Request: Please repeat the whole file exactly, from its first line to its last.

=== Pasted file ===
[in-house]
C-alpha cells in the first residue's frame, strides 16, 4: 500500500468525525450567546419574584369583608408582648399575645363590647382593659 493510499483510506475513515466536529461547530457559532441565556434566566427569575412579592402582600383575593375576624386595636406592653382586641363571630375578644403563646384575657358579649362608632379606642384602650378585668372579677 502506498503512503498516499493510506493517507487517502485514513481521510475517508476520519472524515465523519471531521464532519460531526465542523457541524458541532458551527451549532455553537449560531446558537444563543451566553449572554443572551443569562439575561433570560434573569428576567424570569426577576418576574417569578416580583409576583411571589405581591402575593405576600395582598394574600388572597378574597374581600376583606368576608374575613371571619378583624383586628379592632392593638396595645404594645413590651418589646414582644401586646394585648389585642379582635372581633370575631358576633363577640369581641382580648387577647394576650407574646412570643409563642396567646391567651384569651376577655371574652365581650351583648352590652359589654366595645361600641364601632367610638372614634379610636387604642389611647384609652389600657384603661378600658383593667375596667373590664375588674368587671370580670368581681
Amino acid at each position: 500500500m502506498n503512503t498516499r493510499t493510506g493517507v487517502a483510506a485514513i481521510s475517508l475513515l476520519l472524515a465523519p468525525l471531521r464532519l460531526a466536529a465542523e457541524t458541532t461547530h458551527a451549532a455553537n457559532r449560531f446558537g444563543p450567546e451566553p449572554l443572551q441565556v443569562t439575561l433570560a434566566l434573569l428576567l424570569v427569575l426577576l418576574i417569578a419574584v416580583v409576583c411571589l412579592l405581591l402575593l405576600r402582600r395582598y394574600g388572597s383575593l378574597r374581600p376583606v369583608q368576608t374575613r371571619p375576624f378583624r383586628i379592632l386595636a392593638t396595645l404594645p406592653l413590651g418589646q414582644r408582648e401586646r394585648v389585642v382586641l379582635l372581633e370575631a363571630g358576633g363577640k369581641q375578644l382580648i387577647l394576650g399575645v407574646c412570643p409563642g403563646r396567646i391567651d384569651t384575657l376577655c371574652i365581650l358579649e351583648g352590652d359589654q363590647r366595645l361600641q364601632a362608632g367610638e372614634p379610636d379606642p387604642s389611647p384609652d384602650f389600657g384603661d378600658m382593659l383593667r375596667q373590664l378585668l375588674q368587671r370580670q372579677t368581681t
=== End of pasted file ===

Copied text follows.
[in-house]
C-alpha cells in the first residue's frame, strides 16, 4: 500500500468525525450567546419574584369583608408582648399575645363590647382593659 493510499483510506475513515466536529461547530457559532441565556434566566427569575412579592402582600383575593375576624386595636406592653382586641363571630375578644403563646384575657358579649362608632379606642384602650378585668372579677 502506498503512503498516499493510506493517507487517502485514513481521510475517508476520519472524515465523519471531521464532519460531526465542523457541524458541532458551527451549532455553537449560531446558537444563543451566553449572554443572551443569562439575561433570560434573569428576567424570569426577576418576574417569578416580583409576583411571589405581591402575593405576600395582598394574600388572597378574597374581600376583606368576608374575613371571619378583624383586628379592632392593638396595645404594645413590651418589646414582644401586646394585648389585642379582635372581633370575631358576633363577640369581641382580648387577647394576650407574646412570643409563642396567646391567651384569651376577655371574652365581650351583648352590652359589654366595645361600641364601632367610638372614634379610636387604642389611647384609652389600657384603661378600658383593667375596667373590664375588674368587671370580670368581681
Amino acid at each position: 500500500m502506498n503512503t498516499r493510499t493510506g493517507v487517502a483510506a485514513i481521510s475517508l475513515l476520519l472524515a465523519p468525525l471531521r464532519l460531526a466536529a465542523e457541524t458541532t461547530h458551527a451549532a455553537n457559532r449560531f446558537g444563543p450567546e451566553p449572554l443572551q441565556v443569562t439575561l433570560a434566566l434573569l428576567l424570569v427569575l426577576l418576574i417569578a419574584v416580583v409576583c411571589l412579592l405581591l402575593l405576600r402582600r395582598y394574600g388572597s383575593l378574597r374581600p376583606v369583608q368576608t374575613r371571619p375576624f378583624r383586628i379592632l386595636a392593638t396595645l404594645p406592653l413590651g418589646q414582644r408582648e401586646r394585648v389585642v382586641l379582635l372581633e370575631a363571630g358576633g363577640k369581641q375578644l382580648i387577647l394576650g399575645v407574646c412570643p409563642g403563646r396567646i391567651d384569651t384575657l376577655c371574652i365581650l358579649e351583648g352590652d359589654q363590647r366595645l361600641q364601632a362608632g367610638e372614634p379610636d379606642p387604642s389611647p384609652d384602650f389600657g384603661d378600658m382593659l383593667r375596667q373590664l378585668l375588674q368587671r370580670q372579677t368581681t